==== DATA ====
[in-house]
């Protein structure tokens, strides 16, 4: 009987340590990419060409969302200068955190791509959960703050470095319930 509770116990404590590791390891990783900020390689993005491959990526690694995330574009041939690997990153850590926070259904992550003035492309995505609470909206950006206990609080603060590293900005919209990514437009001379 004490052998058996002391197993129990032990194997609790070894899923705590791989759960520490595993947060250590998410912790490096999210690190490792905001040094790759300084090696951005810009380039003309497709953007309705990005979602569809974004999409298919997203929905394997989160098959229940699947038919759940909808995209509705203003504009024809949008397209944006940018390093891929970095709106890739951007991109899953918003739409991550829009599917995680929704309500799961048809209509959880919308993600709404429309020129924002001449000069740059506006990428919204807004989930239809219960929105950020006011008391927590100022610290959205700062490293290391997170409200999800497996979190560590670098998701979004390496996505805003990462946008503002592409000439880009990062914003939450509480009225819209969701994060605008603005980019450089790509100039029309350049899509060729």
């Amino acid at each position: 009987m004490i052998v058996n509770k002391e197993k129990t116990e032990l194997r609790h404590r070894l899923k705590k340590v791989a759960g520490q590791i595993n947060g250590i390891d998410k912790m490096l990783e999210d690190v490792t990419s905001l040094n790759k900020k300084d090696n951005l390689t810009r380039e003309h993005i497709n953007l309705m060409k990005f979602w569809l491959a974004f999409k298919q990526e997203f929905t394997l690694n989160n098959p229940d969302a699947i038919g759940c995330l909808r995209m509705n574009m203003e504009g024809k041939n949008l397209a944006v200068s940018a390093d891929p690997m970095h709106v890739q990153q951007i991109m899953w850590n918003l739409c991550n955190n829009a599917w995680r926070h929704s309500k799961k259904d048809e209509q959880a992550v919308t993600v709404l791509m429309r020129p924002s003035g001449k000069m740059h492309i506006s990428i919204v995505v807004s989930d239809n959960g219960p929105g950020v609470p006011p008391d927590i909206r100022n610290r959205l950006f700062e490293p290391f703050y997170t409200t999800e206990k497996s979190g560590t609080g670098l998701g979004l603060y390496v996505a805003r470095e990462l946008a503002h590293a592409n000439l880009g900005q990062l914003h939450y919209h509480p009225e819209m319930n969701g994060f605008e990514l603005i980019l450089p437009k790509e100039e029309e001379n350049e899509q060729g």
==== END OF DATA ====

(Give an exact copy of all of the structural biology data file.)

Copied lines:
[in-house]
């Protein structure tokens, strides 16, 4: 009987340590990419060409969302200068955190791509959960703050470095319930 509770116990404590590791390891990783900020390689993005491959990526690694995330574009041939690997990153850590926070259904992550003035492309995505609470909206950006206990609080603060590293900005919209990514437009001379 004490052998058996002391197993129990032990194997609790070894899923705590791989759960520490595993947060250590998410912790490096999210690190490792905001040094790759300084090696951005810009380039003309497709953007309705990005979602569809974004999409298919997203929905394997989160098959229940699947038919759940909808995209509705203003504009024809949008397209944006940018390093891929970095709106890739951007991109899953918003739409991550829009599917995680929704309500799961048809209509959880919308993600709404429309020129924002001449000069740059506006990428919204807004989930239809219960929105950020006011008391927590100022610290959205700062490293290391997170409200999800497996979190560590670098998701979004390496996505805003990462946008503002592409000439880009990062914003939450509480009225819209969701994060605008603005980019450089790509100039029309350049899509060729």
């Amino acid at each position: 009987m004490i052998v058996n509770k002391e197993k129990t116990e032990l194997r609790h404590r070894l899923k705590k340590v791989a759960g520490q590791i595993n947060g250590i390891d998410k912790m490096l990783e999210d690190v490792t990419s905001l040094n790759k900020k300084d090696n951005l390689t810009r380039e003309h993005i497709n953007l309705m060409k990005f979602w569809l491959a974004f999409k298919q990526e997203f929905t394997l690694n989160n098959p229940d969302a699947i038919g759940c995330l909808r995209m509705n574009m203003e504009g024809k041939n949008l397209a944006v200068s940018a390093d891929p690997m970095h709106v890739q990153q951007i991109m899953w850590n918003l739409c991550n955190n829009a599917w995680r926070h929704s309500k799961k259904d048809e209509q959880a992550v919308t993600v709404l791509m429309r020129p924002s003035g001449k000069m740059h492309i506006s990428i919204v995505v807004s989930d239809n959960g219960p929105g950020v609470p006011p008391d927590i909206r100022n610290r959205l950006f700062e490293p290391f703050y997170t409200t999800e206990k497996s979190g560590t609080g670098l998701g979004l603060y390496v996505a805003r470095e990462l946008a503002h590293a592409n000439l880009g900005q990062l914003h939450y919209h509480p009225e819209m319930n969701g994060f605008e990514l603005i980019l450089p437009k790509e100039e029309e001379n350049e899509q060729g």